I have 5 PCs with public IPs connected to internet, through a switch and a router. One of them is used only by me, but today I needed to connect to the internet another PC, so I disconnected my Ethernet cable, put my IP in the new PC, connected the new PC on the switch (in other port), but this PC did not connected to internet. I had to restart it, and it worked, but I don't know if there is another solution which doesn't imply restarting. (I wonder if there is any association between IP and MAC at the switch...)

  • It's much more likely your changes didn't take effect until you rebooted.
    – Ricky
    Commented Jul 27, 2016 at 5:09
  • Did any answer help you? if so, you should accept the answer so that the question doesn't keep popping up forever, looking for an answer. Alternatively, you could provide and accept your own answer.
    – Ron Maupin
    Commented Aug 11, 2017 at 14:49

2 Answers 2


Clear ARP cache

Switch expected the IP you used to be mapped to MAC of other machine you originally had IP tied to.

Clear arp and/or routing table.

Rebooting PC after changing IP basically did that.

PC reboots and the arp binding process kicked off when connected back to switch and the learned the new IP to Mac binding (arp cache)

  • Thank you for your help, but how can I clear the ARP cache without affect the other 4 PCs connected to the switch? Is there any way to clear only the entry that associates the former MAC to the IP?
    – Jorge_S7
    Commented Jul 27, 2016 at 5:07
  • 1
    The ARP cache is just that: a cache. If you clear it, it will immediately start being rebuilt. It just means that for the first packets through from each host, the router will have to perfom an ARP request rather than just getting the MAC from cache. So you should not see any ill effects from clearing the ARP cache. Commented Jul 27, 2016 at 5:17

It's a normal behaviour, The switches has something named MAC tables which indicates where the traffic has to be forwarded. When you move the PC to another port the table keeps forwarding the traffic to the previous port, that is the reason your PC is unreachable a few seconds some times minutes. A easy way to solve the problem is flushing the MAC Table or refresh it. Try to run a ping from the PC with the problem to another PC o Device in your network to force MAC table to be refresh it.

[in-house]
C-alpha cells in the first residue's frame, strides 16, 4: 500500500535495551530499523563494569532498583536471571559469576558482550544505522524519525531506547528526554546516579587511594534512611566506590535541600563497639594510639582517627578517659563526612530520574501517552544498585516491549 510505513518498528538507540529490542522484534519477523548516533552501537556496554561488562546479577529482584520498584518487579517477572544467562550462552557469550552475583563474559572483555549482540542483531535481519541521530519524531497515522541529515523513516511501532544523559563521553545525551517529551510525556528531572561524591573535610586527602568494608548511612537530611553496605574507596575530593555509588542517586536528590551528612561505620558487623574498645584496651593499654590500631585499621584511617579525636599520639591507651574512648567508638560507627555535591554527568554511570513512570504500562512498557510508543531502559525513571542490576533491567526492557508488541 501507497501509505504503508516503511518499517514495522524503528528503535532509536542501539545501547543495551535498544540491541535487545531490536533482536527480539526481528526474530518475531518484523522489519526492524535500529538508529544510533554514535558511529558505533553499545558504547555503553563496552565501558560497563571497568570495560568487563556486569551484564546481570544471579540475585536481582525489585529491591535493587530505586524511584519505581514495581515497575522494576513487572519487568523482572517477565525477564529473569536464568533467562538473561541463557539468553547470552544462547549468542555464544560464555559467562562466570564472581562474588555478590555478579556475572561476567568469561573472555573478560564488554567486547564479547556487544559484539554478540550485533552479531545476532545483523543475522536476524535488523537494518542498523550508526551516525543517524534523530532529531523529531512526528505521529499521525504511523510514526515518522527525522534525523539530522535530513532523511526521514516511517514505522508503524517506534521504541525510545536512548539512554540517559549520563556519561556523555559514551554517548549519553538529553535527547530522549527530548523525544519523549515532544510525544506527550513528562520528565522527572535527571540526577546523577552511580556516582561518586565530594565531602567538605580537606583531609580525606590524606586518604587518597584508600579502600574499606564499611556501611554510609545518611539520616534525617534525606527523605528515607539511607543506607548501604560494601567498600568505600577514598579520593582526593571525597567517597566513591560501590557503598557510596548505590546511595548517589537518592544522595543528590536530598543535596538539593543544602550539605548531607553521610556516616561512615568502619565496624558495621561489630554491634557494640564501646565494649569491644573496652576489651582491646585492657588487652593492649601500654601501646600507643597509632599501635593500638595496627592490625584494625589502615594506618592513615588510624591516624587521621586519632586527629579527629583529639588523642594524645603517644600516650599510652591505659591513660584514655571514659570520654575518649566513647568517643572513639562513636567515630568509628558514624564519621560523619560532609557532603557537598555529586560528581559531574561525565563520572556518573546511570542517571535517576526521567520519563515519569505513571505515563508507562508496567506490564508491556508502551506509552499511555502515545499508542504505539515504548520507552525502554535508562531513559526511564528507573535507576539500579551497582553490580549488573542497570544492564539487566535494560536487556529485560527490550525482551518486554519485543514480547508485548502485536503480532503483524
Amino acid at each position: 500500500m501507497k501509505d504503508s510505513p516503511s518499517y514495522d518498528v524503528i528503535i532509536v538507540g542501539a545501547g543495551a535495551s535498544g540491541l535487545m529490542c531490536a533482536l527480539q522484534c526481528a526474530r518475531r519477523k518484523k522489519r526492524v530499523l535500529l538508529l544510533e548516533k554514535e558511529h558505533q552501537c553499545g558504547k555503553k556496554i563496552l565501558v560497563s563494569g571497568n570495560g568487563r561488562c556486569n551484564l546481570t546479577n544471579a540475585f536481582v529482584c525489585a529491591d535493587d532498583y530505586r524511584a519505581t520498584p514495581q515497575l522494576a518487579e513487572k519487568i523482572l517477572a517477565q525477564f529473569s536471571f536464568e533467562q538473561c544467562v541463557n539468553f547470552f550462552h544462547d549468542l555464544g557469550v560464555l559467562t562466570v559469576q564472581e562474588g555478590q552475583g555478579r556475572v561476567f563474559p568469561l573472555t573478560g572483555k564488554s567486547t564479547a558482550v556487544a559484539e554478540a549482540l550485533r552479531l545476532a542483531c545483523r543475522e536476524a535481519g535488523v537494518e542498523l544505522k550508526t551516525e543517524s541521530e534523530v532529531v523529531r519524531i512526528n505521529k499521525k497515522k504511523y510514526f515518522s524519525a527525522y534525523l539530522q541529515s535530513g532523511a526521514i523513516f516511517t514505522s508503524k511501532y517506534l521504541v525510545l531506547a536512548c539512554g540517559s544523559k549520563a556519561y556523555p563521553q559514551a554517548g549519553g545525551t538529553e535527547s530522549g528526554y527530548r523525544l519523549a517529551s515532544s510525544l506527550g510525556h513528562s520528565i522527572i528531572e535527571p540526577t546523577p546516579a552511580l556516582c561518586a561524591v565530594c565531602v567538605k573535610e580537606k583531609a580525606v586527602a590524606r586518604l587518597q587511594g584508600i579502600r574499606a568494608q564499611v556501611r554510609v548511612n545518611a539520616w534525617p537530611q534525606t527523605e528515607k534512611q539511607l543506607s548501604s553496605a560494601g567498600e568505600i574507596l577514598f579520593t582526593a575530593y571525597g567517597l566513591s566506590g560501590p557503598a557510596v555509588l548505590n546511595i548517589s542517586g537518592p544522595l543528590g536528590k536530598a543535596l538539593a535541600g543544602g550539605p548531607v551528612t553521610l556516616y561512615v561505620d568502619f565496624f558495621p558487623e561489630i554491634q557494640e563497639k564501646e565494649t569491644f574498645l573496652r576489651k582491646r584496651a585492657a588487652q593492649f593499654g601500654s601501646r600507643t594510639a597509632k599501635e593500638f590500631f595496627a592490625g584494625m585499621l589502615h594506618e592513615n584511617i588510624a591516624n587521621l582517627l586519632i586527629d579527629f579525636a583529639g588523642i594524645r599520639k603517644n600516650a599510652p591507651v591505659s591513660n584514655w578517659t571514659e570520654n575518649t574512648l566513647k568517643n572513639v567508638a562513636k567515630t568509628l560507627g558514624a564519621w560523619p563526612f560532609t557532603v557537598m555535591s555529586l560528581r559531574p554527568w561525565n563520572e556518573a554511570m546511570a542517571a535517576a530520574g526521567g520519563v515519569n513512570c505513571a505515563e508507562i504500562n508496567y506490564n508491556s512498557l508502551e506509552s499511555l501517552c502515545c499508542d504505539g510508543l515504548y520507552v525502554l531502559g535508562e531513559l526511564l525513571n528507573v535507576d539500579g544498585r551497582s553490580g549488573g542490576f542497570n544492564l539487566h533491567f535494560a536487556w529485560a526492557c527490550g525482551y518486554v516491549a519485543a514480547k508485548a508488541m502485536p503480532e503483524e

port 1    ->   PC1 (0:92:1c:5b:9d:eb)
port 2    ->   Nothing connected here

if you move the PC1 to port 2 of the switch. The switch keeps forwarding the traffic to port 1 because it hasn't refresh the MAC table

port 1    ->   Nothing connected here, but the switch believe than PC1 is here
port 2    ->   PC1 (0:92:1c:5b:9d:eb)
  • Thanks for comment, but the problem was not that PC changed port. It was that PC1 (port 1, IP, MAC 0:92:1c:5b:9d:eb) was replaced for PC5, with the same IP (I disconnected PC1). In this situation, PC5 (port 2, IP, MAC 0:92:1c:5b:1a:fc) doesn't connect to the internet until it is rebooted.
    – Jorge_S7
    Commented Jul 27, 2016 at 5:42
  • This is not normal behaviour. When you disconnect port 1, the switch sees the port go down and automatically clears the MAC entry for port 1. If you connect the same device to port 2, as soon as the PC sends a single frame the switch will learn the MAC address on port 2. Spanning Tree can cause a device to not work for 30 seconds if you don't have the ports configured as edge/portfast.
    – user27899
    Commented Jul 27, 2016 at 5:48
  • Thank you @Qualeboy, but, what about connecting a different PC on a different switch port with the same IP of the PC I disconnected.Switch doesn't get "confused"? What is the reason why reboooting the new PC worked to obtain internet connection?
    – Jorge_S7
    Commented Jul 27, 2016 at 6:57
  • i can't see it being a problem with MAC learning on the switch. Could be ARP as mentioned by @ddevalco. Was the IP address configured before you connected to the switch? If so, there may be no gratuitous ARP being sent when you connect with the new PC. Either clear the ARP cache or if it's a Windows machine do a repair on the network connection, or remove the IP address and re-apply. This should send a gratuitous ARP to update the ARP cache.
    – user27899
    Commented Jul 27, 2016 at 7:19

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